Isitt, Linus, & MacOban are doing well. As you can see, they are in desperate need of a new cat bed. Usually they alternate who gets to sleep in it as it really doesn’t fit all three of them very well. Linus and Isitt seem to spend the most time in it with Mac sitting over with me. That’s alright with me since he’s usually the standoffish cat.
Monday, June 22, 2009
Sunday, June 21, 2009
According to dictionary.com there are 3 definitions for the word sewer…
· Pronounced [soo-er], an artificial conduit, usually underground, for carrying off waste water and refuse, as in a town or city.
· Pronounced [soh-er], a person or thing that sews
· Prononuced [soo-er], a former household officer or head servant in charge of the service of the table.
So if you read previous post and thought of the first soo-er, all I can say is, get your head out of the toilet!
But I digress, the Hey Teach is finished. It looks smashing and feels wonderful. I can’t wait to wear it. The yarn is wonderful and I’d definitely use it again, Crème Brule from Decadent Fibers. The pattern is a breeze. I’m considering knitting another with a different lace pattern on the top half. Hey did you see cute the back of my hair looks? I never see the back so I’m not used to seeing it. Just thought I’d point that out for you.
I also finished my KAL socks last week. I had about 2 yards of the fuchsia color left when I cast off the second sock. I was glad to use up the yarn and more glad to be done with that pattern. After The Communicator helped me memorize the pattern I was so resentful at all the difficulties, i.e. ripping, I had to do before hand that I never liked the pattern. I wouldn’t be opposed to knitting this again but with size 2 needles instead of 0s and a bulkier yarn.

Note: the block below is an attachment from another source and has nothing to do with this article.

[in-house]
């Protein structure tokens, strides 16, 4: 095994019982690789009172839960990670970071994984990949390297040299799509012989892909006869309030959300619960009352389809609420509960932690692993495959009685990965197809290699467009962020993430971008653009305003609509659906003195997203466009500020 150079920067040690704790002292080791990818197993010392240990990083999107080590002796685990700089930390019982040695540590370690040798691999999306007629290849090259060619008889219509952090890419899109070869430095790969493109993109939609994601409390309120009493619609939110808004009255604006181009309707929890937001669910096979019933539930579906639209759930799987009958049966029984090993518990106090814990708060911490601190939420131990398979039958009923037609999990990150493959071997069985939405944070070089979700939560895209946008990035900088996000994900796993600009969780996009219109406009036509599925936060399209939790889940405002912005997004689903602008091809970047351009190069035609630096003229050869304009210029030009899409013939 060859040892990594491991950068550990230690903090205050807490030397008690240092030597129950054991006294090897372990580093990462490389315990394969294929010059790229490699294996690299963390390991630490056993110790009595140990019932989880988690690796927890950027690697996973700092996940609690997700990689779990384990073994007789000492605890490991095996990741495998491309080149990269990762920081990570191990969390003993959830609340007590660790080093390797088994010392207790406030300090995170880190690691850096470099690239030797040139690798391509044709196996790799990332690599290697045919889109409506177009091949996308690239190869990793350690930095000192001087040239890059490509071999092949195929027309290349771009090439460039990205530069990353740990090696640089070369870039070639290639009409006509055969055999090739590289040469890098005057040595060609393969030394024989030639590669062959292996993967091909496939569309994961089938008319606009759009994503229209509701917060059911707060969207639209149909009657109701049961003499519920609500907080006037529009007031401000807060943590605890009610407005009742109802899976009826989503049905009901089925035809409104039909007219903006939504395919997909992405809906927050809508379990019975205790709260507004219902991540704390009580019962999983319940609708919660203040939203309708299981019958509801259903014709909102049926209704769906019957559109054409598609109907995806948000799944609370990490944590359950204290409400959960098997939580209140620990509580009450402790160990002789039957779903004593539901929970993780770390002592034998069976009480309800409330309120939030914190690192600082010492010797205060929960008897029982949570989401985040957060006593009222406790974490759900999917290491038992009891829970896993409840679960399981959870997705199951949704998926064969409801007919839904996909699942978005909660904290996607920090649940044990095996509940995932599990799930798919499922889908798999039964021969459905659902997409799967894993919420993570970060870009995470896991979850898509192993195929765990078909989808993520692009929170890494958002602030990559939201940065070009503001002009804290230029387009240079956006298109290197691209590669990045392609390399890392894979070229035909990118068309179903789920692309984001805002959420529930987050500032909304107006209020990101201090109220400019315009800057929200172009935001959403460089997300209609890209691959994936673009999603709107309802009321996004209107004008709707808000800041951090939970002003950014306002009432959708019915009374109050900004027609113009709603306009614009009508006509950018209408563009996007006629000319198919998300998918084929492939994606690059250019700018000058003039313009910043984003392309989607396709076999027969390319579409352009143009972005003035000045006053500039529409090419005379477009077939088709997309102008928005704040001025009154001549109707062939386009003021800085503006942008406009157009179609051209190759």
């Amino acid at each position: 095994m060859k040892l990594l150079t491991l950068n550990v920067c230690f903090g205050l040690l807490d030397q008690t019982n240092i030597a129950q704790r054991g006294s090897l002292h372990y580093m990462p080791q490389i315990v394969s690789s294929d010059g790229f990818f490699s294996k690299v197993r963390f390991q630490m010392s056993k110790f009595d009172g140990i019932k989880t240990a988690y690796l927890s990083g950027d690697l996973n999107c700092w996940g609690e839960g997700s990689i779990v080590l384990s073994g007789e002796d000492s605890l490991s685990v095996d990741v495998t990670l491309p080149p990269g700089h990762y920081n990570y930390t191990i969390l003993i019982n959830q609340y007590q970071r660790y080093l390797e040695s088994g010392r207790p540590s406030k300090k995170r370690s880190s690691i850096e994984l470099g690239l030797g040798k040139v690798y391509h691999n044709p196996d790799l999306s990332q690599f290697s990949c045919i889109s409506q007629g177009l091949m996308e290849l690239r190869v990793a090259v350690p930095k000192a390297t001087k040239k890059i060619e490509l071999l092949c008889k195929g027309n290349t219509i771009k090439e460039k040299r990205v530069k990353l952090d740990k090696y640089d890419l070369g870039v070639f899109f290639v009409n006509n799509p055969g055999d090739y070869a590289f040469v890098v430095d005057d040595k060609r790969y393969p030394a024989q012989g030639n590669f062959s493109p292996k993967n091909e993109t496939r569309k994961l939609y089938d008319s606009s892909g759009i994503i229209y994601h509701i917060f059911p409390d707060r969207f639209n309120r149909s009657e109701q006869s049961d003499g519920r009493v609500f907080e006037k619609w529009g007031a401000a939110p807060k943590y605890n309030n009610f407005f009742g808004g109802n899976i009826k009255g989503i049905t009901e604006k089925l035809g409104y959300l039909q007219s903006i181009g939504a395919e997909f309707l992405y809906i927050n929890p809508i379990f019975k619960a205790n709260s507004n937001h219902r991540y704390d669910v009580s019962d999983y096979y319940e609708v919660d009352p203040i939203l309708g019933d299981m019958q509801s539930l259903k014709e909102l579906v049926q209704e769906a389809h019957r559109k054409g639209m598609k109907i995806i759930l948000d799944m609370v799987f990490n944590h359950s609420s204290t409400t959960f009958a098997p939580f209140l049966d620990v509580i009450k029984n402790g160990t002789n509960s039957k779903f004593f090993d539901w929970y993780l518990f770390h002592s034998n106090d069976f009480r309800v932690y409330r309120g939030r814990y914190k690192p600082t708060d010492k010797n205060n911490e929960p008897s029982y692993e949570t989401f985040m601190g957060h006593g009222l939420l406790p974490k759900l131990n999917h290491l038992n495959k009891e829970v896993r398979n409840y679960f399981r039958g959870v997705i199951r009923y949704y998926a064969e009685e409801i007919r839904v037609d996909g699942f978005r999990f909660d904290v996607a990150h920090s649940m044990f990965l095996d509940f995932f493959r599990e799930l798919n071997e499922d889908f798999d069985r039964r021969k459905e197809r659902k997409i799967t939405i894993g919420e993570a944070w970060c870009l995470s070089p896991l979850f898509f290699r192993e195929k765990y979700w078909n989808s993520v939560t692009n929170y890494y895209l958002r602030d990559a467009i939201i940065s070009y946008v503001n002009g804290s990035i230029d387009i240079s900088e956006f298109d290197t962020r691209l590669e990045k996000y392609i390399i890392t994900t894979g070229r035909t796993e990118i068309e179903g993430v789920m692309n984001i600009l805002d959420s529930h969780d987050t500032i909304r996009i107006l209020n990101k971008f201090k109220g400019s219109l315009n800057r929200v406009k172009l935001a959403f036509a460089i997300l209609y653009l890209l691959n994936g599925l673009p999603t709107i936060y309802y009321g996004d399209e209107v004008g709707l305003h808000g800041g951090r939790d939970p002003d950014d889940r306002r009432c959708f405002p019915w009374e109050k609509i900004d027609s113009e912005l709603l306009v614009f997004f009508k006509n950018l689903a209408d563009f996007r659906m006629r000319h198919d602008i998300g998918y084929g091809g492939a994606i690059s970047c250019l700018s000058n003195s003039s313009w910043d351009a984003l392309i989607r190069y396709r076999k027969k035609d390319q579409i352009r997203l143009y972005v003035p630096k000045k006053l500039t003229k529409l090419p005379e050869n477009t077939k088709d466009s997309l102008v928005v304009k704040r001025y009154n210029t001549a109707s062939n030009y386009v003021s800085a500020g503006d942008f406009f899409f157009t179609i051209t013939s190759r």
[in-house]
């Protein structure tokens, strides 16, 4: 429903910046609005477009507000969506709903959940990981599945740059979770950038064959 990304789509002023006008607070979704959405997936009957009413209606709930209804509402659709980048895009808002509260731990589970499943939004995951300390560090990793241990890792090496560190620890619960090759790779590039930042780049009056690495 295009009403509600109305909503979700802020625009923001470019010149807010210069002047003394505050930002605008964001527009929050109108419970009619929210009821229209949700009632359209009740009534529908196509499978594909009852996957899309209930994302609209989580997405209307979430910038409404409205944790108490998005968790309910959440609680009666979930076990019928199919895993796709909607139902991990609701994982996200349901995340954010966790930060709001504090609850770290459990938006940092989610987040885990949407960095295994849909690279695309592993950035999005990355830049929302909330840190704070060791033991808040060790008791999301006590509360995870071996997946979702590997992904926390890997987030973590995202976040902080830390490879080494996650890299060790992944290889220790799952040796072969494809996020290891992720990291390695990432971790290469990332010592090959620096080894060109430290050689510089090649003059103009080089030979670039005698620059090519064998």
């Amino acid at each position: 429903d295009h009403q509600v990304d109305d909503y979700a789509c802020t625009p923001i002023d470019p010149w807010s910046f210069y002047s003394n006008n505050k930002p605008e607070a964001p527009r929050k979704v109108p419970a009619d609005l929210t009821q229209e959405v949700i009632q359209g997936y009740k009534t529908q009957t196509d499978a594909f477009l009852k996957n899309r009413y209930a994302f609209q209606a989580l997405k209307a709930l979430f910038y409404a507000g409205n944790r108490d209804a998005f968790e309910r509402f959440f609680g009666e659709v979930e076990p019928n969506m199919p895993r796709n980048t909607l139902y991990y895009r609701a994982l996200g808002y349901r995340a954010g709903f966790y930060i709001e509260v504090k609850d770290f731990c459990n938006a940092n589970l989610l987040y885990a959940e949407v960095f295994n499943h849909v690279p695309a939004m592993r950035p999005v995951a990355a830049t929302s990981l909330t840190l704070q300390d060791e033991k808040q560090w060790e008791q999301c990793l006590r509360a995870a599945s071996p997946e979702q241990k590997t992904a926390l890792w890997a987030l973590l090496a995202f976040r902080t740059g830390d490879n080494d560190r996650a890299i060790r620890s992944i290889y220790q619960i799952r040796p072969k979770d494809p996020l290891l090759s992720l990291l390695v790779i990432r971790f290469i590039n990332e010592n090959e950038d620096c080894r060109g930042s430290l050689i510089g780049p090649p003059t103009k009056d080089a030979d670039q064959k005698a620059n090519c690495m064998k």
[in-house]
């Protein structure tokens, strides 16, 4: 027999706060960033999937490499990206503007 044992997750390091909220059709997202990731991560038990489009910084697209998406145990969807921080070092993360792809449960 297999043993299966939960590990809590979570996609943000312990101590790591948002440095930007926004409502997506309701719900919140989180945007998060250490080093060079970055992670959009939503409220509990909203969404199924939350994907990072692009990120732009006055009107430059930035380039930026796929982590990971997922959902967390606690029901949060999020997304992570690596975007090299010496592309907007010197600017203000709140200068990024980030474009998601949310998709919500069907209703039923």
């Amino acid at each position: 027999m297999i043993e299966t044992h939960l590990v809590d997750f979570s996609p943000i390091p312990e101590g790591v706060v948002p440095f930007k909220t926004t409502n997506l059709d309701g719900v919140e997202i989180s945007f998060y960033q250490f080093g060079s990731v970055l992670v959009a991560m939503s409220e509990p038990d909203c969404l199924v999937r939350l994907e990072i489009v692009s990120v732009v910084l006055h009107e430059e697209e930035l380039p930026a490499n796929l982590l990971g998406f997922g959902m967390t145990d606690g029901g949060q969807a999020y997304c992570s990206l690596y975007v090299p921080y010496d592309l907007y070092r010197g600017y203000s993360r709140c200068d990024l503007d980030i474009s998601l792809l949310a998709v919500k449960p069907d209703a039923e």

Oh and I ripped back Dad's fingerless mitts to the finger attachment. They were about an inch to big around the hand so I decreased 6 sts and added 10sts of ribbing to the top of hand which creates 3 purl ribs that sort of resemble wolverine's hands. He tried on the mitts this afternoon and bounced his hands around over the table so that the hanging needles would make lots of noise. We all laughed and I'm guessing he'll like them a lot more when they're finished.
Wednesday, June 17, 2009
“Dad I’m not a sewer. I can’t fix these holes. They are a lost cause.”
Pause and Dad is smiling at me.
“Wait, why don’t I let you tell me what you want.”
To which Dad says, “Can you make me a pair of these?”
I look more closely at the gloves. They are clearly a wool synthetic blend, machine knit on size 0s or 1s, very dense with two holes/tares but no wear to the yarn itself. The ribbing at the wrist is elasticized and the edges of the fingers are rolled because the fabric is stockinet.
I tell him it is possible and then we begin the color debate. He wants black. I hate black. He wants dark green or navy. I don’t have any of these colors in fingering weight yarn.
I advise him that they wont be as tight on his wrist as the originals, he says he don’t mind. He tells me he wants them for inside his regular gloves when he’s in the woods in the winter. I ask when he needs them, he says November. I am willing to take on the challenge but unsure that my hand knit creation will be as nice as the store bought ones he’s had for many years.